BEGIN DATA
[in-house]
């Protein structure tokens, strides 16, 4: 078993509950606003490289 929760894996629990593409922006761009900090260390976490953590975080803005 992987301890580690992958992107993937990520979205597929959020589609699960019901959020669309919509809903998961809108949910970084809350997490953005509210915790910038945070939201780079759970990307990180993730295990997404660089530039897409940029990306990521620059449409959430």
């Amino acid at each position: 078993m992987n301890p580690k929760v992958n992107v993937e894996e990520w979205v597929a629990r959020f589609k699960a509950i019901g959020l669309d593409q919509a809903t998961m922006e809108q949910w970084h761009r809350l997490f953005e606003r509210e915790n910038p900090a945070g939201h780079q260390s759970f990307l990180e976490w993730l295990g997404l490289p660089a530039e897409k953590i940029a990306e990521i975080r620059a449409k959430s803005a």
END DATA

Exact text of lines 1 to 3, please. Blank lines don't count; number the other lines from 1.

[in-house]
């Protein structure tokens, strides 16, 4: 078993509950606003490289 929760894996629990593409922006761009900090260390976490953590975080803005 992987301890580690992958992107993937990520979205597929959020589609699960019901959020669309919509809903998961809108949910970084809350997490953005509210915790910038945070939201780079759970990307990180993730295990997404660089530039897409940029990306990521620059449409959430």
């Amino acid at each position: 078993m992987n301890p580690k929760v992958n992107v993937e894996e990520w979205v597929a629990r959020f589609k699960a509950i019901g959020l669309d593409q919509a809903t998961m922006e809108q949910w970084h761009r809350l997490f953005e606003r509210e915790n910038p900090a945070g939201h780079q260390s759970f990307l990180e976490w993730l295990g997404l490289p660089a530039e897409k953590i940029a990306e990521i975080r620059a449409k959430s803005a």